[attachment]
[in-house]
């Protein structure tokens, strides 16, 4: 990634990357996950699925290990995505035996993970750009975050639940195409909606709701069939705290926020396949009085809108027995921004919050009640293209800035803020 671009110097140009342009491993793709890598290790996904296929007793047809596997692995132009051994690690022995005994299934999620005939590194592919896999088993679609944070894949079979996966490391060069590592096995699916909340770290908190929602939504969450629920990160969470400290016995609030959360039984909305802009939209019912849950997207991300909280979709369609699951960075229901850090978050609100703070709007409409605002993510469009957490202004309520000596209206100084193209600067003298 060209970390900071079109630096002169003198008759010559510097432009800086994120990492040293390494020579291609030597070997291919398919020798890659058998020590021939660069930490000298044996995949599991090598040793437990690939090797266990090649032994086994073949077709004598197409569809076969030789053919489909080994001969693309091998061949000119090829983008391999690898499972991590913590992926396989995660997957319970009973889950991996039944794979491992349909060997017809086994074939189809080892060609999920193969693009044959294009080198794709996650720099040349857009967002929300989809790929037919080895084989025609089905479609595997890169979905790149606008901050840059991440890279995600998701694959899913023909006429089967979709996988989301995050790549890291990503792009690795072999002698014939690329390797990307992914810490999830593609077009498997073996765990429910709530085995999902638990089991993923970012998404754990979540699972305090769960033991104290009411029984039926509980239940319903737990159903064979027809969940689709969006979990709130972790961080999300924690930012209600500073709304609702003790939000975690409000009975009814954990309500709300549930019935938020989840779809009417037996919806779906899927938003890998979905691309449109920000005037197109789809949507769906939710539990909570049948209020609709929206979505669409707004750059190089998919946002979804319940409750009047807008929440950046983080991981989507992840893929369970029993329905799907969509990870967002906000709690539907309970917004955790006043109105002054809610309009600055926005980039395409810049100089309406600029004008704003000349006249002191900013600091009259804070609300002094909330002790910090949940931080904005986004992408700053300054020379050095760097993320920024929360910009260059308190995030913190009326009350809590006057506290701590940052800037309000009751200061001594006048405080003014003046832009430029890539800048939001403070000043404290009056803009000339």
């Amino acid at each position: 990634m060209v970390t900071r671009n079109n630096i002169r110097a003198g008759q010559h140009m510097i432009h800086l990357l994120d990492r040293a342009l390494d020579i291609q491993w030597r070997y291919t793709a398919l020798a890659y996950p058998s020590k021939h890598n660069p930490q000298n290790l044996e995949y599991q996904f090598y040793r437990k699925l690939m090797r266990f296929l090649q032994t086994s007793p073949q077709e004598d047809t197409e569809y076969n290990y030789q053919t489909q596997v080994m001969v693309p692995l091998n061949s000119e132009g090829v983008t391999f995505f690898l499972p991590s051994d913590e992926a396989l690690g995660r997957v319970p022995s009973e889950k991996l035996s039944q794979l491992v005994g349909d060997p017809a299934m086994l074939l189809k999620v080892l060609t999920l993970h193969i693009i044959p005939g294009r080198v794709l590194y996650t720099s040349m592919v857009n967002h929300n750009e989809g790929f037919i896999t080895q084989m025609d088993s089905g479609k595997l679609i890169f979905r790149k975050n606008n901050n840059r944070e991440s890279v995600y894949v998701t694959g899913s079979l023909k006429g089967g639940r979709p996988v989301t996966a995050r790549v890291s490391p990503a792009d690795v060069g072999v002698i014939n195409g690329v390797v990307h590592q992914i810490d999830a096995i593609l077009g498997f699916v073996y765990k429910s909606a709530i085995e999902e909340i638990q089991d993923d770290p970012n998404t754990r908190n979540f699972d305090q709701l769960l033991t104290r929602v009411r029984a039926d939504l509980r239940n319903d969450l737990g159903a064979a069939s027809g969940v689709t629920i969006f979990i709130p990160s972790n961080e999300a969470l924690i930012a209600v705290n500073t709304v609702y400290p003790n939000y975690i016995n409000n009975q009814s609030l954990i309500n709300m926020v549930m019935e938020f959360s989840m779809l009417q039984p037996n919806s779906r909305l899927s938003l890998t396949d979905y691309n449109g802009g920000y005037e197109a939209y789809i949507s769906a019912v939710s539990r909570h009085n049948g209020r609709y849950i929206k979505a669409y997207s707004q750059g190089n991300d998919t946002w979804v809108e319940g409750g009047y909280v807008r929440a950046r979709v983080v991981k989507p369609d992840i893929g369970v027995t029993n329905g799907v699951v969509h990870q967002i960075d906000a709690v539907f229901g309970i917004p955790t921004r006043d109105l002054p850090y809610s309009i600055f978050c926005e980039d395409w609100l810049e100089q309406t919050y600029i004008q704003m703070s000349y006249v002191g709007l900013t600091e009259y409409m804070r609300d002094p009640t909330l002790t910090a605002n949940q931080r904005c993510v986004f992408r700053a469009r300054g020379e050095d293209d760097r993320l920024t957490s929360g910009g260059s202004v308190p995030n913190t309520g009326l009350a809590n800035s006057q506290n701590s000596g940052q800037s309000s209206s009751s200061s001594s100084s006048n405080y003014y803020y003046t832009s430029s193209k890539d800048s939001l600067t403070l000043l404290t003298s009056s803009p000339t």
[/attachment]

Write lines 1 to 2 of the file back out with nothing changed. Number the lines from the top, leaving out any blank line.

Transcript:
[in-house]
């Protein structure tokens, strides 16, 4: 990634990357996950699925290990995505035996993970750009975050639940195409909606709701069939705290926020396949009085809108027995921004919050009640293209800035803020 671009110097140009342009491993793709890598290790996904296929007793047809596997692995132009051994690690022995005994299934999620005939590194592919896999088993679609944070894949079979996966490391060069590592096995699916909340770290908190929602939504969450629920990160969470400290016995609030959360039984909305802009939209019912849950997207991300909280979709369609699951960075229901850090978050609100703070709007409409605002993510469009957490202004309520000596209206100084193209600067003298 060209970390900071079109630096002169003198008759010559510097432009800086994120990492040293390494020579291609030597070997291919398919020798890659058998020590021939660069930490000298044996995949599991090598040793437990690939090797266990090649032994086994073949077709004598197409569809076969030789053919489909080994001969693309091998061949000119090829983008391999690898499972991590913590992926396989995660997957319970009973889950991996039944794979491992349909060997017809086994074939189809080892060609999920193969693009044959294009080198794709996650720099040349857009967002929300989809790929037919080895084989025609089905479609595997890169979905790149606008901050840059991440890279995600998701694959899913023909006429089967979709996988989301995050790549890291990503792009690795072999002698014939690329390797990307992914810490999830593609077009498997073996765990429910709530085995999902638990089991993923970012998404754990979540699972305090769960033991104290009411029984039926509980239940319903737990159903064979027809969940689709969006979990709130972790961080999300924690930012209600500073709304609702003790939000975690409000009975009814954990309500709300549930019935938020989840779809009417037996919806779906899927938003890998979905691309449109920000005037197109789809949507769906939710539990909570049948209020609709929206979505669409707004750059190089998919946002979804319940409750009047807008929440950046983080991981989507992840893929369970029993329905799907969509990870967002906000709690539907309970917004955790006043109105002054809610309009600055926005980039395409810049100089309406600029004008704003000349006249002191900013600091009259804070609300002094909330002790910090949940931080904005986004992408700053300054020379050095760097993320920024929360910009260059308190995030913190009326009350809590006057506290701590940052800037309000009751200061001594006048405080003014003046832009430029890539800048939001403070000043404290009056803009000339």